Family, Screen Time Tied to Kids’ Success: Study
Sept. 1, 2014 -- Here’s a back-to-school pop quiz for parents: How much do you think your child’s school grades or emotions are tied to whether you’re sitting down to dinner together?
The answer: More than you might think.
The amount of time kids spend in front of screens -- on computers, tablets and smart phones -- also plays a role, as do parenting styles in the home.
All of it can contribute to a child’s academic success, sleep problems, emotional stability, focus, and behaviors commonly linked to ADHD, a new study shows.
In the Learning Habit Study, researchers used an online survey to gather data from families with kids in kindergarten through 12th grade to look at connections between family time, parenting styles, and screen time with a range of child behaviors.
Among their findings:
- Family time, including family dinners, playing board games, and attending religious services together, resulted in less screen time for kids and helped boost their social and emotional coping skills, have better focus, and do better academically.
- Traditional parenting styles -- those that discipline when kids misbehave or underperform -- had a negative impact on academic achievement. It left kids with more social and emotional challenges, focus and sleep problems, and a 10% higher rate of symptoms commonly linked to ADHD.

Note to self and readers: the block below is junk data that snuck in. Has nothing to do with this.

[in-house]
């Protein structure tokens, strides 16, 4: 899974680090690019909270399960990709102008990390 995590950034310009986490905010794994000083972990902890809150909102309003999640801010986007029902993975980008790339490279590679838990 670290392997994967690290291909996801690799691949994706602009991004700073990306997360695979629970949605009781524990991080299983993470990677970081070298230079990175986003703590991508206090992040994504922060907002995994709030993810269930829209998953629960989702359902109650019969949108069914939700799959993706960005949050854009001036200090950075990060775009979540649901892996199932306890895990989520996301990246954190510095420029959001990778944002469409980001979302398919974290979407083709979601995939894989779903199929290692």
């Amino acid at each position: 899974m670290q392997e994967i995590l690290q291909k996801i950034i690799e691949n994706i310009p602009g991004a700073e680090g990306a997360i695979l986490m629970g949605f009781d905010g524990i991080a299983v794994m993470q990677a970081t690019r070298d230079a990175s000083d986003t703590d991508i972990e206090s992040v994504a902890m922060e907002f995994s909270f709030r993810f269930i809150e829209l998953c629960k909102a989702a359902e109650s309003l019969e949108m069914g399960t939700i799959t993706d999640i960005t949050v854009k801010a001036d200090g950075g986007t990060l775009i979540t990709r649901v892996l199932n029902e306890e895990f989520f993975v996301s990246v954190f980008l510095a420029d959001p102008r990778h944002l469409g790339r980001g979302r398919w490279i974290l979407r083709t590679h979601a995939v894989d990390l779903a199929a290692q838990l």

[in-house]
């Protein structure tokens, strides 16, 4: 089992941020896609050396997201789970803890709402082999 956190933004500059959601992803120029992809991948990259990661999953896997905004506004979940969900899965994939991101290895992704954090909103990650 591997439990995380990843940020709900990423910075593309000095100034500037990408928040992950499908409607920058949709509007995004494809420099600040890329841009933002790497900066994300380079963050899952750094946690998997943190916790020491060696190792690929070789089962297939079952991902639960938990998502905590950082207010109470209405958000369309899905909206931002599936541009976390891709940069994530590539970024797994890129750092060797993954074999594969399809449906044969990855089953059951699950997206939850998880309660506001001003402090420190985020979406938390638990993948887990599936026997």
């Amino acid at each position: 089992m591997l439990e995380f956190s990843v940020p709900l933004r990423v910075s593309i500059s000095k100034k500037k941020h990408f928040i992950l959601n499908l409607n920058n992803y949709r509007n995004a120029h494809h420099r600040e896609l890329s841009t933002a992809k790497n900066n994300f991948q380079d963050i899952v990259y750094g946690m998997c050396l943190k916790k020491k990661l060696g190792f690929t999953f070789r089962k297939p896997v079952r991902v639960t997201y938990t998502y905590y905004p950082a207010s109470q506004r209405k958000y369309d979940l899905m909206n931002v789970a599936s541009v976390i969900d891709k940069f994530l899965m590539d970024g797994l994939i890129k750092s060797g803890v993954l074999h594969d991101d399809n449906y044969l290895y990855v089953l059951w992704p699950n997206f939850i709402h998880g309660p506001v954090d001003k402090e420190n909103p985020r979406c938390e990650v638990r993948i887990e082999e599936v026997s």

- Parenting styles that rely on positive reinforcement and are firm, but supportive, had the opposite effect. They contributed overall to higher rates of healthy outcomes, including a 3% lower rate of children with ADHD symptoms.
- The amount of screen time a child has each day can quickly add up to have a bad effect on behavior, emotions, and academics, even though it can increase the amount of time some children spend doing homework. Researchers found grades began to decline steadily after just 45 minutes of screen time and dropped even more significantly after 2 hours. More screen time led to greater sleeping problems, too.
The study will be published Tuesday in the Journal of Family Psychology.
Message for Parents
The good news for parents is they can easily make positive changes at home, says Robert Pressman, PhD. He's the director of research at the New England Center for Pediatric Psychology and the study’s lead author.
Have regular family dinners, for example. They tend to happen at expected times and include conversation and information sharing. Parents can also shift their own habits and parenting styles in response to the study’s findings.
“These are all things that parents can do to make a difference,” Pressman says. “I think it’s going to change everything in terms of how we are going to interact with patients,” he adds. “We have hard data now that we didn’t have before. As a clinician, I know that I will have a greater impact.”